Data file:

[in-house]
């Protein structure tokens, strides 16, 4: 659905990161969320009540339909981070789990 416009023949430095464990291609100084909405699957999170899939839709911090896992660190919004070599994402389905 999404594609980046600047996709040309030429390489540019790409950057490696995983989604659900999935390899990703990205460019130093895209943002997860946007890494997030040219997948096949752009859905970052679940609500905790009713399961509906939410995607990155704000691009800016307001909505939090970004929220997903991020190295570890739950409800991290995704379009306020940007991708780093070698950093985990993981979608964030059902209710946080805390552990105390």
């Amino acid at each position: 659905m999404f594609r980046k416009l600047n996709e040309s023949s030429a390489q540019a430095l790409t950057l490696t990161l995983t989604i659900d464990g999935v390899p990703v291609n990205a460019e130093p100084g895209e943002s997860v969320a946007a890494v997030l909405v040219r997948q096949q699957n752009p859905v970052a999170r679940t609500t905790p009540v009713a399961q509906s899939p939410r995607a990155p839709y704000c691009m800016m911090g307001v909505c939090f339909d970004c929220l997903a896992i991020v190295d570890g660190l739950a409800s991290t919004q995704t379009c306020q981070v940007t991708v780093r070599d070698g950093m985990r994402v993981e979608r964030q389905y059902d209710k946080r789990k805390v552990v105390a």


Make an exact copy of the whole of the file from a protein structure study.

[in-house]
């Protein structure tokens, strides 16, 4: 659905990161969320009540339909981070789990 416009023949430095464990291609100084909405699957999170899939839709911090896992660190919004070599994402389905 999404594609980046600047996709040309030429390489540019790409950057490696995983989604659900999935390899990703990205460019130093895209943002997860946007890494997030040219997948096949752009859905970052679940609500905790009713399961509906939410995607990155704000691009800016307001909505939090970004929220997903991020190295570890739950409800991290995704379009306020940007991708780093070698950093985990993981979608964030059902209710946080805390552990105390």
């Amino acid at each position: 659905m999404f594609r980046k416009l600047n996709e040309s023949s030429a390489q540019a430095l790409t950057l490696t990161l995983t989604i659900d464990g999935v390899p990703v291609n990205a460019e130093p100084g895209e943002s997860v969320a946007a890494v997030l909405v040219r997948q096949q699957n752009p859905v970052a999170r679940t609500t905790p009540v009713a399961q509906s899939p939410r995607a990155p839709y704000c691009m800016m911090g307001v909505c939090f339909d970004c929220l997903a896992i991020v190295d570890g660190l739950a409800s991290t919004q995704t379009c306020q981070v940007t991708v780093r070599d070698g950093m985990r994402v993981e979608r964030q389905y059902d209710k946080r789990k805390v552990v105390a």